FOR nearly six years it was the thriller without a final chapter.

Known simply as Doll Face, the main character in this true-life story was the unidentified murder victim whose body was found in a deserted Hampshire orchard.

As detectives were left baffled, rumours abounded that she was a young female spy who had been killed by rivals in a cloakand- dagger underworld.

There were all the makings of a fictional best seller.

Doll Face was found half-naked and her face, covered in a plastic bag, was unrecognisable.

There were no obvious clues to identify her or her killer.

Almost all that police could say, after scientists and pathologists had examined the body, was that the victim had been 5ft 2in, was probably aged between 18 and 25, with dark hair and delicate doll-like facial features.

Within days of the body being found in September 1975, the countys top detectives declared that they believed the dead woman was from mainland Europe C possibly Germany or Spain.

Her stomach contents included partially digested pumpernickel bread, popular in Germany, and her underwear was also made in the same country.

A wire flex C made in Germany C had been used to tie the bag round her head.

It was believed that she had been dead for between a week and a month before her body was found on Watership Down C the setting of the famous novel C near the sleepy village of Ecchinswell in the north of the county.

In the months that followed, the huge murder hunt took detectives all over Britain, to the Continent and even to America.

An incident room set up by police was flooded with hundreds of phone calls from concerned friends and relatives.

The victims description fitted 300 girls reported missing at that time from the London area alone.

Thousands of other cases of missing girls were investigated, but they were all eliminated from the Watership Down murder inquiry.

Detectives took an unprecedented step when they asked a TV make-up expert to undertake themacabre task of producing a death mask.

It sparked media interest across the country and Hampshires Doll Face mystery attracted nationwide coverage. But it brought detectives no closer to the killer.

A year later, following a blitz of anniversary publicity, a Berkshire taxi driver phoned police to say he thought he could help. The caller said he had only just read about the case.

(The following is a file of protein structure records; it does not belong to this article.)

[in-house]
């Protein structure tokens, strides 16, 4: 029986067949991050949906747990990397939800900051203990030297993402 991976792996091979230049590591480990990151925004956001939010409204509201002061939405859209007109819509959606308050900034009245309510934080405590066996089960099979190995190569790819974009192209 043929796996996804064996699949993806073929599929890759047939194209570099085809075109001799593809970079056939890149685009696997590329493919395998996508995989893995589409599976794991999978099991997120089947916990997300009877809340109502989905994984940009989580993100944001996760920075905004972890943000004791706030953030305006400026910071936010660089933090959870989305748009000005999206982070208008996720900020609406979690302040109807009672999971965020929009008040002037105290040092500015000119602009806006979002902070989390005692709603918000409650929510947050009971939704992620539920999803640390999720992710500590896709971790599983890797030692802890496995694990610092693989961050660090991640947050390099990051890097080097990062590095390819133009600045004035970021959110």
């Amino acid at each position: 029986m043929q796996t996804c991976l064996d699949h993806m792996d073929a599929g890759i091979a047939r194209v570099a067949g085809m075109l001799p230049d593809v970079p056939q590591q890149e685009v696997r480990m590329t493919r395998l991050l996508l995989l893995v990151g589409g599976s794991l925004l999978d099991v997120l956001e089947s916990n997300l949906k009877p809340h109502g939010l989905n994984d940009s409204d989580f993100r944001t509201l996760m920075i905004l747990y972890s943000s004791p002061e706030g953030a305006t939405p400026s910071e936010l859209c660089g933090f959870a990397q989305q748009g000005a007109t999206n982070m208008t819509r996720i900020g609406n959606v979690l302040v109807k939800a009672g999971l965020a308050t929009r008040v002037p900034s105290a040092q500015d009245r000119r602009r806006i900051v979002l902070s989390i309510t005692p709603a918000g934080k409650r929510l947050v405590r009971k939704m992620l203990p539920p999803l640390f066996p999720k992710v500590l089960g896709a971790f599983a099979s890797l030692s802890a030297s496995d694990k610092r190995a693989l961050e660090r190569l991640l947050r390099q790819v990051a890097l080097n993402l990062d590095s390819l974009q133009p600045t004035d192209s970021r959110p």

Reports had mentioned that the murder spot was just a mile from the US Air Force base, Greenham Common.

The taxi driver, John Ward, told how in September 1975 he had picked up two fares late at night in Wokingham C a young woman and an American airman.

He said they told him that they had just flown into the country and he drove them to Greenham Common.

The girl C who matched the murder victims description C had mentioned the name Richter, he said, and said that she had worked in a household connected to The Beatles.

The taxi drivers story prompted renewed inquiries, which revealed that an American called Daniel Richter had been John Lennons London agent in the early 1970s.

A Hampshire detective flew out to New York to question Richter and his wife.

Any information they could give might well help to solve the mystery.

The couple vaguely remembered a Spanish girl they had employed as a domestic help who was called Soledad.

However they could not recall her full name, where she had come from or where she was headed when she left them.

Two months after the unpublicised transatlantic trip came the most bizarre twist of all.

In August 1977 a Madrid news magazine ran a story about a Spanish Franco spy called Soledad C the name that had already arisen in Hampshire Polices own inquiries.

It was written by a man dubbed by the press as Deep Throat, his identity has never been established.

The article alleged that Doll Face had been on a secret mission connected with Spanish interests in the Sahara Desert.

It said the girl spy had rendezvoused with a contact in Germany before flying to England, where she was followed and assassinated by the CIA.

Despite the sensational theories, the truth behind the girls identity was to prove a lot more mundane.

Doll Face was in fact an ordinary housewife.

The police finally got the breakthrough they had been waiting for, nearly six years after the murder.

She was identified after a TV programme about the mystery aired in Germany.

The victims mother, who lived in Hamburg, contacted police and asked if the dead woman could have been her daughter, who vanished from London in 1975.

Her worst fears proved correct and Doll Face was identified as Jeanette Hinsch, 28. Her husband, German businessman Ulf Hinsch C who maintained his innocence throughout C stood trial at Winchester Crown Court in 1981.

He said he believed his wife had left him for a lover in 1975 and he had therefore not reported her disappearance.

The court was told she had been unhappy in her marriage and wanted to return home to Germany.

Jeanette had arrived in England in 1973 when her husband was appointed manager of a firm of shipping agents Hinsch was found not guilty of his wifes manslaughter but the jury did decide that he had prevented her burial.

He was jailed for 12 months but because he had been in custody for eight months he was released days later.

ö A Hampshire Police spokesman told the Daily Echo that the case is currently not active and not under investigation.